Norman International, Inc. v. Admiral Insurance Company

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Justia Opinion Summary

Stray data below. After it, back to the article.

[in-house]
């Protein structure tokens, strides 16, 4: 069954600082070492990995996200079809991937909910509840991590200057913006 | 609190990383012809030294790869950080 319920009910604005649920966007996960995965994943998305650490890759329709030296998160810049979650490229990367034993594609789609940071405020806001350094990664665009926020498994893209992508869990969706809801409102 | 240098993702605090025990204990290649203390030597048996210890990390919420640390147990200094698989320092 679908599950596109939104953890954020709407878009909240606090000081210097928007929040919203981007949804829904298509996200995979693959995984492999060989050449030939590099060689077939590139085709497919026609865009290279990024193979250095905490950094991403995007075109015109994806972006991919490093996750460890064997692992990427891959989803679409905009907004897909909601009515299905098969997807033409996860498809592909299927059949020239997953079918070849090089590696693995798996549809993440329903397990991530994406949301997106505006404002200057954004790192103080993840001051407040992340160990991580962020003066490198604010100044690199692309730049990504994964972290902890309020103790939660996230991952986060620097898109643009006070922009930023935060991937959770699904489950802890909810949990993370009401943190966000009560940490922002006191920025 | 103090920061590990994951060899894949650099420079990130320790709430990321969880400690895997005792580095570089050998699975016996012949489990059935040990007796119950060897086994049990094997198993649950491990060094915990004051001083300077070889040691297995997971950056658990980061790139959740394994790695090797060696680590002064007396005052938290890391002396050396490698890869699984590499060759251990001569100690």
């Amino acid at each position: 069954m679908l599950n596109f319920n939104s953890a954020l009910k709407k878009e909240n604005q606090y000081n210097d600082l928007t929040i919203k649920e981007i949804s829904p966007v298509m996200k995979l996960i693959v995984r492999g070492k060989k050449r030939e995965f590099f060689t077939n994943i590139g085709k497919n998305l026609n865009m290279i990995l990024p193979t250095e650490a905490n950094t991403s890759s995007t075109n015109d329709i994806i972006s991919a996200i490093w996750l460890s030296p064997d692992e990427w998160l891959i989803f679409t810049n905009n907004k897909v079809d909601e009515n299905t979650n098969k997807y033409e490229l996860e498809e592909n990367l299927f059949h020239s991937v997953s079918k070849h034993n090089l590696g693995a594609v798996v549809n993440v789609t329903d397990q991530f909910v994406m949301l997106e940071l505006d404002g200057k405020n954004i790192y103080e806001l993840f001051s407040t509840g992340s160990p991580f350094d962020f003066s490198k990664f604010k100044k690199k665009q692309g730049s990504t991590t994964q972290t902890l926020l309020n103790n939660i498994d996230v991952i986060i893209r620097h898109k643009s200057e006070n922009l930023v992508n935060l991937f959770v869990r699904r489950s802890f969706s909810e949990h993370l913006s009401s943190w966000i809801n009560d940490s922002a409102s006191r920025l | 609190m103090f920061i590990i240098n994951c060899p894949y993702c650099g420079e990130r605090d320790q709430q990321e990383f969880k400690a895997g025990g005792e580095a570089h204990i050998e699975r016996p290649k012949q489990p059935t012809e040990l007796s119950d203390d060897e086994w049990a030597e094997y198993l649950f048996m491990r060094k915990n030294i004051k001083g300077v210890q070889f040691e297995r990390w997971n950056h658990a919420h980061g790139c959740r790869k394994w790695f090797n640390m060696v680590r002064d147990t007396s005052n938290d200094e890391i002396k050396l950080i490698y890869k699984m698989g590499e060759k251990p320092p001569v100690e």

The issue this appeal presented for the New Jersey Supreme Court’s review centered on an exclusionary clause in a commercial general liability insurance policy issued by Admiral Insurance Company (Admiral) to Richfield Window Coverings, LLC (Richfield). Richfield sold window coverage products, including blinds, to national retailers like Home Depot and provided retailers with machines to cut the blinds to meet the specifications of the retailers’ customers. Colleen Lorito, an employee of a Home Depot located in Nassau County, was injured while operating the blind cutting machine. She and her husband filed a civil action against Richfield, asserting claims for product liability, breach of warranty, and loss of spousal services. Admiral denied any obligation to defend or indemnify, asserting the claims were not covered under the policy based on the Designated New York Counties Exclusion of the insurance policy. Richfield filed a declaratory judgment action seeking to compel Admiral to defend it in the Lorito case and, if necessary, indemnify it against any monetary damages awarded to the plaintiffs. The Law Division granted summary judgment in favor of Admiral. The Appellate Division reversed, finding that “Richfield’s limited activities and operations have no causal relationship to the causes of action or allegations.” The Supreme Court found that the policy’s broad and unambiguous language made clear that a causal relationship was not required in order for the exclusionary clause to apply; rather, any claim “in any way connected with” the insured’s operations or activities in a county identified in the exclusionary clause was not covered under the policy. Richfield’s operations in an excluded county were alleged to be connected with the injuries for which recovery was sought, so the exclusion applied. Admiral had no duty to defend a claim that it is not contractually obligated to indemnify.